The Chinese New Year, like in dozens of countries across the globe, is also celebrated throughout Thailand as a result of the country's large Chinese community. But, if you're in Thailand and wondering where the best place to experience this tremendous event is, then go no further than Bangkok's Chinatown. Occurring either in January or February, the Chinese Lunar New Year is a time of traditional ceremonies and paying respect to ancestors. Offerings and feasts are laid to the spirits as well as many other symbolic gifts such as paper items like paper telephones, paper money and paper whiskey bottles which are destined to be burnt during the festival. A Chinese New Year Festival would not be the same, of course, without enormous spectacles involving the traditionally famous dragon parades, large dance acts, lively live music and finally topped off with impressive firework displays. Although Bangkok's Chinese New Year is the most popular within the country, you can also take yourself to cities like Ayuthaya, Pattaya, Chiang Mai and Phuket where festivities will be large and highly memorable. It's an extraordinary event you won't want to miss!
The Bangkok Fringe Festival, similarly to other Fringe Festivals across the globe, is an ultimate showcase of everything that embraces performing arts. Taking place between the end of January and early February at the Patravadi Theatre, these elegant weekend evening shows are jam-packed with dance, theatre, puppetry, music, acrobatics, film, multi-media performances, and art exhibitions. Everything is on show from the weird to the wonderful so there is a little to satisfy anyone. These acts are in most part intelligible to non-Thai speakers meaning you can appreciate each performance to the max no matter what language you speak!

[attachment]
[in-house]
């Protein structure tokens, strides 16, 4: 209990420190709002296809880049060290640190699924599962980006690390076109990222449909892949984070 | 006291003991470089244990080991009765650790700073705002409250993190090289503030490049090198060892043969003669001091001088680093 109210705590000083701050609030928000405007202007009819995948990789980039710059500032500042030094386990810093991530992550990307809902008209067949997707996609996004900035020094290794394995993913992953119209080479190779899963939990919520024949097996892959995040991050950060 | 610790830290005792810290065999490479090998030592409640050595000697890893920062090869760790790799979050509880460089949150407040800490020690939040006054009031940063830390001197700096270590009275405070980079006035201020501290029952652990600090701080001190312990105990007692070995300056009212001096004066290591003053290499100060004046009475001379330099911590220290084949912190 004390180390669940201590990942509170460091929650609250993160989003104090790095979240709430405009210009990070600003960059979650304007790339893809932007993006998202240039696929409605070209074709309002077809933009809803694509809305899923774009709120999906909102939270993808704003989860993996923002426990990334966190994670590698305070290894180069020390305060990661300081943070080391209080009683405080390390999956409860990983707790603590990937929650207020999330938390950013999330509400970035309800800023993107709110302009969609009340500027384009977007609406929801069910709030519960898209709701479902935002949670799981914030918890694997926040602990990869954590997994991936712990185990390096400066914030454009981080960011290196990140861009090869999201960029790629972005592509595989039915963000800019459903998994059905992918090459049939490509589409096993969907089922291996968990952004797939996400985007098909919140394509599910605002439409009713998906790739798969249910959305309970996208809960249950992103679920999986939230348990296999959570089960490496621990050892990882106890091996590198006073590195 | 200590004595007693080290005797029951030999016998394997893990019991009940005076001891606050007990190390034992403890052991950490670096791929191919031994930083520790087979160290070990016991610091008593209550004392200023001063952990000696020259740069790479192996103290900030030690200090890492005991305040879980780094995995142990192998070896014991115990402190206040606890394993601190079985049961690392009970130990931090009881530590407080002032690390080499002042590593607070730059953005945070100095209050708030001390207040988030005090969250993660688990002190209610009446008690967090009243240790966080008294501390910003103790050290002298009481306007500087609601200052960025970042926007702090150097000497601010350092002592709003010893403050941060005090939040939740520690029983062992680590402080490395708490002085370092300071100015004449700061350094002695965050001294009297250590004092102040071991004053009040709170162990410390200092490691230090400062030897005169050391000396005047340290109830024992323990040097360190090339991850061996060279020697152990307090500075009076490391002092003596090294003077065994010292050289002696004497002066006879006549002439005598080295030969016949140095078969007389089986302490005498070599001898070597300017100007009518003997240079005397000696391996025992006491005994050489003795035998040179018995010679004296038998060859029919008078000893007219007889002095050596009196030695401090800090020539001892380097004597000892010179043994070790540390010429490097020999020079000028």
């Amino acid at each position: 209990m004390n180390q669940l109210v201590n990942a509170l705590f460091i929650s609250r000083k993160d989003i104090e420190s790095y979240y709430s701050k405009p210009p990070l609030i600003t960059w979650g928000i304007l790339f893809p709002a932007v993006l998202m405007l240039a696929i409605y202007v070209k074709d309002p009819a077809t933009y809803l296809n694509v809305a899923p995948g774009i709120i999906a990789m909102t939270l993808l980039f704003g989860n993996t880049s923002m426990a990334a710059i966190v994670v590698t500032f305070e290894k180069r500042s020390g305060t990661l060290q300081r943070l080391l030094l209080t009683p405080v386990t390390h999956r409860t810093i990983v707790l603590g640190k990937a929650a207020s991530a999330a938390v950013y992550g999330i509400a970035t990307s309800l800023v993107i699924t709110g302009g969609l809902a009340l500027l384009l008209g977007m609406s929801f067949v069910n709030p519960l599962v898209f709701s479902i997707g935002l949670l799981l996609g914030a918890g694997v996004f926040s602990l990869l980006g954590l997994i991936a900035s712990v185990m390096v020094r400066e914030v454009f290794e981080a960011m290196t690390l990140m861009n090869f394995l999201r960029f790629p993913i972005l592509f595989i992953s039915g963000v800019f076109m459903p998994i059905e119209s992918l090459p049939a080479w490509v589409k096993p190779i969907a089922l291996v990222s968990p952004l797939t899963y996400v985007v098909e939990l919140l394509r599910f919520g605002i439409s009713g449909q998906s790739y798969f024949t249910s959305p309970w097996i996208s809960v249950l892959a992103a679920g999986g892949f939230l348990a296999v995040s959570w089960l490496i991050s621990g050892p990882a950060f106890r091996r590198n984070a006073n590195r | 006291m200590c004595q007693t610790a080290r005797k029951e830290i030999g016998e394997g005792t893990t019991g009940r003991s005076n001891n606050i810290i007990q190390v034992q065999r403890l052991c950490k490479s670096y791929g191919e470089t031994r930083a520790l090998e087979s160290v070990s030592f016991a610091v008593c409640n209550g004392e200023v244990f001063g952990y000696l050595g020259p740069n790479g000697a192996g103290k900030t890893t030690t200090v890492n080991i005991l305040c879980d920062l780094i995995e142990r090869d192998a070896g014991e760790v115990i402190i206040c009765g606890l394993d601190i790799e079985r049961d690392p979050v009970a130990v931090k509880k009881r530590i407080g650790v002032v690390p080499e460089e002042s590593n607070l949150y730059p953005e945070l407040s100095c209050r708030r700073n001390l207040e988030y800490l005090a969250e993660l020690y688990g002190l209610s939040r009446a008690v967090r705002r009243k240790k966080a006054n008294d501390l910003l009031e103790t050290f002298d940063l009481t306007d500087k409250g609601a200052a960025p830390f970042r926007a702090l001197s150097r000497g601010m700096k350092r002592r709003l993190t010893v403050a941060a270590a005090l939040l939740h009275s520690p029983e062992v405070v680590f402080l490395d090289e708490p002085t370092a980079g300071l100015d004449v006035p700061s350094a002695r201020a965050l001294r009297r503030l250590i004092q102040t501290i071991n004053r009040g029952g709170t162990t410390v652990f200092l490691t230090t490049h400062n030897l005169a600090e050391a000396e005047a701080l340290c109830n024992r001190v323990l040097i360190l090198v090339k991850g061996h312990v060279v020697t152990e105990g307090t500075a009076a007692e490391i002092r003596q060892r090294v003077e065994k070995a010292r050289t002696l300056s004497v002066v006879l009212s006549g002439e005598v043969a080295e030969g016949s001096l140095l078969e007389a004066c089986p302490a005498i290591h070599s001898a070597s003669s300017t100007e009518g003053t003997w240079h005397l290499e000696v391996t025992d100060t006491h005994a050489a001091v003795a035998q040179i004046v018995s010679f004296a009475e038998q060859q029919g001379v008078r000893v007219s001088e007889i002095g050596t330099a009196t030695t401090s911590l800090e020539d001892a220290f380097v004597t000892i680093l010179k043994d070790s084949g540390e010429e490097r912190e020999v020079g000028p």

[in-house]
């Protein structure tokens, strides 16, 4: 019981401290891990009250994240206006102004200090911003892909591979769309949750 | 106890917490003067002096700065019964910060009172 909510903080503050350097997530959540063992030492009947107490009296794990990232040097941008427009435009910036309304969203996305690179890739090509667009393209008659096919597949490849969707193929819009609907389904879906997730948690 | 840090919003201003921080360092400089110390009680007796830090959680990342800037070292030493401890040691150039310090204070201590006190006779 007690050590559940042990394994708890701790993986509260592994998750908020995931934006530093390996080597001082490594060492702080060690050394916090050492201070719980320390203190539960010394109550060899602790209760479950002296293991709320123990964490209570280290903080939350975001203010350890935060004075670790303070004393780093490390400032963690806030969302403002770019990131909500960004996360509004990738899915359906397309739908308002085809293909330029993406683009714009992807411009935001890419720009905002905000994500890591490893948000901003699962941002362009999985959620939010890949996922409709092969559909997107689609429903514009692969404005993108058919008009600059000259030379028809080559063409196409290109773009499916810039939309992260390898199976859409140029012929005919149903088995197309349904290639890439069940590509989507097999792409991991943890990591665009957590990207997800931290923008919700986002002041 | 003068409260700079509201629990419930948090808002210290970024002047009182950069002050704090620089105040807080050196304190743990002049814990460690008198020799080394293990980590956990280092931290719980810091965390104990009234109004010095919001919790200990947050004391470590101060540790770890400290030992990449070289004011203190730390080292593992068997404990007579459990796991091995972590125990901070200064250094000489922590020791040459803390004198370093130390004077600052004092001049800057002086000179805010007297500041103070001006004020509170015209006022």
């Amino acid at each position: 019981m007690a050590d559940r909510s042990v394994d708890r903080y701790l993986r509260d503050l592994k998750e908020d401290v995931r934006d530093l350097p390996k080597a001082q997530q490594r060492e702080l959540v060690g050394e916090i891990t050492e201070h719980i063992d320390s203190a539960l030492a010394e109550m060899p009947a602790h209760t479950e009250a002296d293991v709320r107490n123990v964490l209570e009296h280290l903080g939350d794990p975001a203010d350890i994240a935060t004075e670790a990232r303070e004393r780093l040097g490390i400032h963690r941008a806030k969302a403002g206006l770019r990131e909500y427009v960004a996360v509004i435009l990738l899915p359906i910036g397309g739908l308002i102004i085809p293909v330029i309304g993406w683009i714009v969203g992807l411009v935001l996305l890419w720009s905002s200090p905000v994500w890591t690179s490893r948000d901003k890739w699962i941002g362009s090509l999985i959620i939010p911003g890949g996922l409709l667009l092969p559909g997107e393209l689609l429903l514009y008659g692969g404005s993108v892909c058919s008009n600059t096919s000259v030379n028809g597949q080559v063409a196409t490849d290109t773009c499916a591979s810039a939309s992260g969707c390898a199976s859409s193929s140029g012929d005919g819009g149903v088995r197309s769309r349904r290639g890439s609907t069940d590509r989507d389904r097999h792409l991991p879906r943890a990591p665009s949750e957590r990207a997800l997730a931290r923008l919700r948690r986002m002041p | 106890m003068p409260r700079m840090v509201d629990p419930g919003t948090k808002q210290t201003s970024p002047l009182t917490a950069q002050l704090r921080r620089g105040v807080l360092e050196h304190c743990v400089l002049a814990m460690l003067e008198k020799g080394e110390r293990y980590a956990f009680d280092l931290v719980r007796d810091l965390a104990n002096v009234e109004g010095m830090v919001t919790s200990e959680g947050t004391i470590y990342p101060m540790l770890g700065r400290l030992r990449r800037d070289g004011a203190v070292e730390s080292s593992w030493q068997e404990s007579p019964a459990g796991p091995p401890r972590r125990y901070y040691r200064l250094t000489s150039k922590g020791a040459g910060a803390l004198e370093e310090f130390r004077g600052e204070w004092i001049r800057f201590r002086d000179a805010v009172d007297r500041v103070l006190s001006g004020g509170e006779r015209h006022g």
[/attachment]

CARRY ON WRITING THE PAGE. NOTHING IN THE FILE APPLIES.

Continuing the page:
You may not think you know about the Wat Bang Phra Tattoo Festival but you most likely have heard about it. Why? Because it has been attended by Hollywood actress Angelina Jolie and is where she got the elaborate tattoos we've all seen gracing her upper and lower back. Thousands of foreigners have actually followed in her footsteps by attending the festival and getting similar or the exact same tattoos done.
Held in the hot summer month of March, more specifically on the Saturday nearest the last full moon prior to the Thai New Year (Songkran), this now globally-recognised festival may appear strange to those of the western-world but for Thais it is highly engaging and many times amusing. For the committed devotees of this tattoo honouring festival however, it is something a lot more spiritual.
Within the Wat Bang Phra Temple, only 50 km west of Bangkok, devotees will gather to be tattooed by monks of the temple who use one single needle 18-inches long. The most popular tattoos are those of powerful animals such as the tiger, monkey and buffalo. In Thai culture these very elaborate tattoos are worn as symbols of spiritual and physical protection and are believed to protect those that work in dangerous professions or that belong to Thailand's dangerous underworld. Once tattoos are done devotees will sit together in a trance-like state displaying their impressive tattoos in front of a giant crowd. From a calm and serene state, all hell breaks loose when devotees are believed to undergo a form of possession by the animal spirits integrated into their tattoos. Devotees, seemingly enraged, leap to their feet, clench their fists, scream and contort both their bodies and faces as make their way towards the senior monks and creators of the tattoos who are delivering spiritual prayers. After devotees turn back into their normal state, monks will spray both the devotees and crowd with holy water in an act of cleansing.